Proceedings of the National Academy of Sciences of the United States of America vol:101 issue:2 pages:470-475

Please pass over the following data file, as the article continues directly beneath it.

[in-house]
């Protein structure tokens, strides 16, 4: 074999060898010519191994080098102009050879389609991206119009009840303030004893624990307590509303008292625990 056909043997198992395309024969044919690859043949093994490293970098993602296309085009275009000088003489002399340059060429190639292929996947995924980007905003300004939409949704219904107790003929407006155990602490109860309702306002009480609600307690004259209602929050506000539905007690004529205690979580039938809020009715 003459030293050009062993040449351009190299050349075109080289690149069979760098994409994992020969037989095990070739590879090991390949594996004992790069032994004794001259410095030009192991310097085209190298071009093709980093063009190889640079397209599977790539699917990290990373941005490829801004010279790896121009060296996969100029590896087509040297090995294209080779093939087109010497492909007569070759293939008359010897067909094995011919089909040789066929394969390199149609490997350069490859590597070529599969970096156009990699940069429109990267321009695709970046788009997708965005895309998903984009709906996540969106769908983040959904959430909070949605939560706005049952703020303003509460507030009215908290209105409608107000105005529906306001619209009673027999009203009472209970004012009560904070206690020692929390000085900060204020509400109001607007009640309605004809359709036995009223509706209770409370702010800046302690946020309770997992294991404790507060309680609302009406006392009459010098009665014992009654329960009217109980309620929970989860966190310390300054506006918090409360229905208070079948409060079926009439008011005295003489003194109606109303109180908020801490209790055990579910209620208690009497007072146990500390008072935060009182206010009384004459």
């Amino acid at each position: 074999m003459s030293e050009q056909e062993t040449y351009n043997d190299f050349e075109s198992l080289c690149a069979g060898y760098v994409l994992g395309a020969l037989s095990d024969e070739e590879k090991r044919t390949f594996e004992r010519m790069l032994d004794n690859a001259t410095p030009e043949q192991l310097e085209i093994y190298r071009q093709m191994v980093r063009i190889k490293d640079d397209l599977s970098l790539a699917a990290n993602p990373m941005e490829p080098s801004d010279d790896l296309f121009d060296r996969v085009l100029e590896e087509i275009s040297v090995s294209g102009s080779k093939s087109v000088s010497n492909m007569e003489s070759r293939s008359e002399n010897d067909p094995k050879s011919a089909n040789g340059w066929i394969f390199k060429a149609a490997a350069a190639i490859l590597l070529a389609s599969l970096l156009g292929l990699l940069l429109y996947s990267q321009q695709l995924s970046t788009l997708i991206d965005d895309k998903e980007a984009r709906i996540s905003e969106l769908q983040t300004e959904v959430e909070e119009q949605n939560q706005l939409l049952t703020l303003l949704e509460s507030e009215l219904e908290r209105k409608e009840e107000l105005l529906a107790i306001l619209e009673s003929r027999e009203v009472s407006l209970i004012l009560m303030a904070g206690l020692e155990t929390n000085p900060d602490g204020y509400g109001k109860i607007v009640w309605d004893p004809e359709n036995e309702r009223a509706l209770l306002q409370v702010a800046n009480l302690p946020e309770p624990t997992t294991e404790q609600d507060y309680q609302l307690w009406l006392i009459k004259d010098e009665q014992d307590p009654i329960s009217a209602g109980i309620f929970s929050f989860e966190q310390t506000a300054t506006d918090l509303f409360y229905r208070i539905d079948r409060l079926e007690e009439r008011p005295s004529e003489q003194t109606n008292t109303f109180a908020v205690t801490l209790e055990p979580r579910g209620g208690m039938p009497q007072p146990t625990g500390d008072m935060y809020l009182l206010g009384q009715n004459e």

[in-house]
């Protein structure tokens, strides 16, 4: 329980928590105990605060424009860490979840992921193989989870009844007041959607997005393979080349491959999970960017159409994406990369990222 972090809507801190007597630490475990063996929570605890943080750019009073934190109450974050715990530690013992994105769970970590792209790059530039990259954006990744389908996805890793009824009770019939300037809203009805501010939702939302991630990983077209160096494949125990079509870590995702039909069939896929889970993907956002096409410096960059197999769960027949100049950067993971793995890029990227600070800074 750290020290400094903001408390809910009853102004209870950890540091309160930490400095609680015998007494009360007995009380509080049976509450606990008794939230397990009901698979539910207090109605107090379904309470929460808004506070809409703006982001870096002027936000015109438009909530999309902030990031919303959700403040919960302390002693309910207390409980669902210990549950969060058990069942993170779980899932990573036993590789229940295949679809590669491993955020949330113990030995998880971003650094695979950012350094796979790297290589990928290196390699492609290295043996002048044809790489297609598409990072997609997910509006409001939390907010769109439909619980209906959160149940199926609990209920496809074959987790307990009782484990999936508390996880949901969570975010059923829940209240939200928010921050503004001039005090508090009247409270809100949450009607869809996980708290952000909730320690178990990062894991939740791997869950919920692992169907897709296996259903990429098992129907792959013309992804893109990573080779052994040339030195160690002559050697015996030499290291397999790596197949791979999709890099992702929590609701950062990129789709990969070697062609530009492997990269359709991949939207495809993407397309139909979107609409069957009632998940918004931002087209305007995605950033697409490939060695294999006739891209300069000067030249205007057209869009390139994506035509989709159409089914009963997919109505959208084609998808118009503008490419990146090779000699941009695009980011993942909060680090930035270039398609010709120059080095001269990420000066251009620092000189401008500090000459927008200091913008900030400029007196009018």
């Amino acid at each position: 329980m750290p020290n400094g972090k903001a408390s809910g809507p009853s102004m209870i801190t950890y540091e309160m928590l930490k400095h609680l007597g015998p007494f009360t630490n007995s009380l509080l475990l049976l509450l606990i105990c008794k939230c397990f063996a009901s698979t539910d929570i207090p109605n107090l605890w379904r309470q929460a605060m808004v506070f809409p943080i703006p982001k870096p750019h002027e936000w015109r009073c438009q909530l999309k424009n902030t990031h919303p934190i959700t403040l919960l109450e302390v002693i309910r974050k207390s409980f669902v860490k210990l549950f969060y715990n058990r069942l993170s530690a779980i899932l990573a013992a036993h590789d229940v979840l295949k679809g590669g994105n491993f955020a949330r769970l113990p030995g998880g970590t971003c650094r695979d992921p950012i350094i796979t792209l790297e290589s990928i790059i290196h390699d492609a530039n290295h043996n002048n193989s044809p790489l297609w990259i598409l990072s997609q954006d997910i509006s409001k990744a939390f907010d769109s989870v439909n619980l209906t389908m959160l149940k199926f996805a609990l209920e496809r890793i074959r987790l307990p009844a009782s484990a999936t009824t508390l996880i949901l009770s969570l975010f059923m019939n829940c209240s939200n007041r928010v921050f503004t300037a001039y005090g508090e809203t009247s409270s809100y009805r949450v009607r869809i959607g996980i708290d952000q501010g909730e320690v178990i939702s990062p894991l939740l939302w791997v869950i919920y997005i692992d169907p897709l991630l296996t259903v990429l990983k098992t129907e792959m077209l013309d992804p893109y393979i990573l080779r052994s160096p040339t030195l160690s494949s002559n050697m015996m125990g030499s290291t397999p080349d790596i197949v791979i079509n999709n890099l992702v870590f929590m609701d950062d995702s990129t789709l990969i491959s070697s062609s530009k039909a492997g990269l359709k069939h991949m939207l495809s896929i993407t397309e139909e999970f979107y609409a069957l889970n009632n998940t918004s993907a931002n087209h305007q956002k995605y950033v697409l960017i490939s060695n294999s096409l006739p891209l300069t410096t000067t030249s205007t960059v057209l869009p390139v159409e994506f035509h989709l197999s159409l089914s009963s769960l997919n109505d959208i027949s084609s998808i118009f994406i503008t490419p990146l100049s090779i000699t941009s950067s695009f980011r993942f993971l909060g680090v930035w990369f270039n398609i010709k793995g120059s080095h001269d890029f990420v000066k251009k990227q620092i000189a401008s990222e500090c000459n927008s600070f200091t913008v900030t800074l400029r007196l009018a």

Insects respond to microbial infection by the rapid and transient expression of several genes encoding antibacterial peptides. In this paper we describe a powerful technique, two-dimensional difference gel electrophoresis, that, when combined with mass spectrometry, can be used to study the immune response of Drosophila melanogaster at the protein level. By comparatively analyzing the hemolymph proteome of 2,000 third-instar Drosophila larvae, we identified 10 differential proteins that appear in the fruit fly hemolymph very early after an immune-challenge with lipopolysaccharides. These proteins can be assigned to the immune response, because they are not induced after sterile injury. Reduction of integral variability or quantification problems related to conventional two-dimensional electrophoresis and improvement of image analysis were achieved by the use of two fluorescent dyes to label the two different protein samples. Some of the immune-induced proteins, such as thioester-containing protein 2, can be assigned to specific aspects of the immune response; others were already reported as being involved in stress response. An immune-induced protein (CG18594) is homologous to a mammalian serine protease inhibitor that mediates the mitogen-activated protein kinase and the NF-kappa B signaling pathways. In addition, a number of proteins that had not been associated with the immune response before were isolated and identified, and some of these were still present in the hemolymph 4 h after injury. Determining the function of all of these immune-induced proteins represents an exciting challenge for increasing our knowledge of insect immunity.